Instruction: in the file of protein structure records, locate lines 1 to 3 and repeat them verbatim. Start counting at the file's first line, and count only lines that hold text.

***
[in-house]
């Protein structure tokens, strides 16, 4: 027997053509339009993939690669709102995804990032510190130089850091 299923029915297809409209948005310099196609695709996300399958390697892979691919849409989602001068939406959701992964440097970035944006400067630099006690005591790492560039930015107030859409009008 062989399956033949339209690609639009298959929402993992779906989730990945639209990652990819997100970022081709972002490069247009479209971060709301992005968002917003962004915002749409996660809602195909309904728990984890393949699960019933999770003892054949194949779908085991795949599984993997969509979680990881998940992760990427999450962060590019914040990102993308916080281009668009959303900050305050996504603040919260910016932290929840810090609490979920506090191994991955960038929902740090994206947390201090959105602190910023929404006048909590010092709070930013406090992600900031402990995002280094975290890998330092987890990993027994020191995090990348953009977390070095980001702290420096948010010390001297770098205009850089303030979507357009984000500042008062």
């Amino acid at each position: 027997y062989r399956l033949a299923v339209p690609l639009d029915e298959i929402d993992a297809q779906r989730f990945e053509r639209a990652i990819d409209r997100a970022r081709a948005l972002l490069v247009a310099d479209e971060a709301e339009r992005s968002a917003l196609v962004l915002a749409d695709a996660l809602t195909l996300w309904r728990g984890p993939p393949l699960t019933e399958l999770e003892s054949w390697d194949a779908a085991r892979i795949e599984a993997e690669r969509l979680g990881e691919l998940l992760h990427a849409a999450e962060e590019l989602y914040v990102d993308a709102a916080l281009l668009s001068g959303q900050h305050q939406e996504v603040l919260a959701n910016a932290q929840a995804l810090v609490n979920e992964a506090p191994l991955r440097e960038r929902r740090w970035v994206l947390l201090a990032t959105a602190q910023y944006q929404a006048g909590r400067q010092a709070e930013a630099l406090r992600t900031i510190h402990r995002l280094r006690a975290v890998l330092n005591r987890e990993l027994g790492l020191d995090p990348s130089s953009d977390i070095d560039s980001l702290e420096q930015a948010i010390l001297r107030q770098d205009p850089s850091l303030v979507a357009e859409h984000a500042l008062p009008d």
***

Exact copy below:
[in-house]
């Protein structure tokens, strides 16, 4: 027997053509339009993939690669709102995804990032510190130089850091 299923029915297809409209948005310099196609695709996300399958390697892979691919849409989602001068939406959701992964440097970035944006400067630099006690005591790492560039930015107030859409009008 062989399956033949339209690609639009298959929402993992779906989730990945639209990652990819997100970022081709972002490069247009479209971060709301992005968002917003962004915002749409996660809602195909309904728990984890393949699960019933999770003892054949194949779908085991795949599984993997969509979680990881998940992760990427999450962060590019914040990102993308916080281009668009959303900050305050996504603040919260910016932290929840810090609490979920506090191994991955960038929902740090994206947390201090959105602190910023929404006048909590010092709070930013406090992600900031402990995002280094975290890998330092987890990993027994020191995090990348953009977390070095980001702290420096948010010390001297770098205009850089303030979507357009984000500042008062």
């Amino acid at each position: 027997y062989r399956l033949a299923v339209p690609l639009d029915e298959i929402d993992a297809q779906r989730f990945e053509r639209a990652i990819d409209r997100a970022r081709a948005l972002l490069v247009a310099d479209e971060a709301e339009r992005s968002a917003l196609v962004l915002a749409d695709a996660l809602t195909l996300w309904r728990g984890p993939p393949l699960t019933e399958l999770e003892s054949w390697d194949a779908a085991r892979i795949e599984a993997e690669r969509l979680g990881e691919l998940l992760h990427a849409a999450e962060e590019l989602y914040v990102d993308a709102a916080l281009l668009s001068g959303q900050h305050q939406e996504v603040l919260a959701n910016a932290q929840a995804l810090v609490n979920e992964a506090p191994l991955r440097e960038r929902r740090w970035v994206l947390l201090a990032t959105a602190q910023y944006q929404a006048g909590r400067q010092a709070e930013a630099l406090r992600t900031i510190h402990r995002l280094r006690a975290v890998l330092n005591r987890e990993l027994g790492l020191d995090p990348s130089s953009d977390i070095d560039s980001l702290e420096q930015a948010i010390l001297r107030q770098d205009p850089s850091l303030v979507a357009e859409h984000a500042l008062p009008d």